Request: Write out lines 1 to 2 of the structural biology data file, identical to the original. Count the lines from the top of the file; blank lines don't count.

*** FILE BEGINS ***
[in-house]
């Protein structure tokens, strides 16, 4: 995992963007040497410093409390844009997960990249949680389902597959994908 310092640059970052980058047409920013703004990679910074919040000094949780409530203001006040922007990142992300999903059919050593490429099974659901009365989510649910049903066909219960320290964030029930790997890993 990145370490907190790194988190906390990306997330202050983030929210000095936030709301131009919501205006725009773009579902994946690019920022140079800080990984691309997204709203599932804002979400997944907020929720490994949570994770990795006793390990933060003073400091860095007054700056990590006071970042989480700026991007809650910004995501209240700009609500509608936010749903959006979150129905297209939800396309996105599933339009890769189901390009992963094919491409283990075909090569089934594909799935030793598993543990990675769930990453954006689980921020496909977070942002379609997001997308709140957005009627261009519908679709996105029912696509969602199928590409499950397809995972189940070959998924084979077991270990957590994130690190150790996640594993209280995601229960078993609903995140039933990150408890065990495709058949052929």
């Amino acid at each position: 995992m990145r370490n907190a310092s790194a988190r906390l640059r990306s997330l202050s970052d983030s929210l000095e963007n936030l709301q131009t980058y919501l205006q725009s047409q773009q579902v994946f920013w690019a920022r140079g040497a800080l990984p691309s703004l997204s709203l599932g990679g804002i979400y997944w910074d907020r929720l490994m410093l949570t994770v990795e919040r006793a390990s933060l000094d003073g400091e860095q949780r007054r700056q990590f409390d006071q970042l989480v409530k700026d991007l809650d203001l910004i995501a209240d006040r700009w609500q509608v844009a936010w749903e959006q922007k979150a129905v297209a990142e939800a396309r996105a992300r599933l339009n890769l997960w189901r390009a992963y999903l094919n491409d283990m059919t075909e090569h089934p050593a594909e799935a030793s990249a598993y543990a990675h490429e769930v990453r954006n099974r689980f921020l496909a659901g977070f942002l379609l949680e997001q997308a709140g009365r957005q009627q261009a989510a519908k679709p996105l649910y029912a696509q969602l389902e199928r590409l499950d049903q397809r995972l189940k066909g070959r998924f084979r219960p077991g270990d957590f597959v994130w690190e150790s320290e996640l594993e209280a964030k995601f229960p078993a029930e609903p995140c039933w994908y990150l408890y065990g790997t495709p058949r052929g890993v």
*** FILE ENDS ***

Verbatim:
[in-house]
């Protein structure tokens, strides 16, 4: 995992963007040497410093409390844009997960990249949680389902597959994908 310092640059970052980058047409920013703004990679910074919040000094949780409530203001006040922007990142992300999903059919050593490429099974659901009365989510649910049903066909219960320290964030029930790997890993 990145370490907190790194988190906390990306997330202050983030929210000095936030709301131009919501205006725009773009579902994946690019920022140079800080990984691309997204709203599932804002979400997944907020929720490994949570994770990795006793390990933060003073400091860095007054700056990590006071970042989480700026991007809650910004995501209240700009609500509608936010749903959006979150129905297209939800396309996105599933339009890769189901390009992963094919491409283990075909090569089934594909799935030793598993543990990675769930990453954006689980921020496909977070942002379609997001997308709140957005009627261009519908679709996105029912696509969602199928590409499950397809995972189940070959998924084979077991270990957590994130690190150790996640594993209280995601229960078993609903995140039933990150408890065990495709058949052929």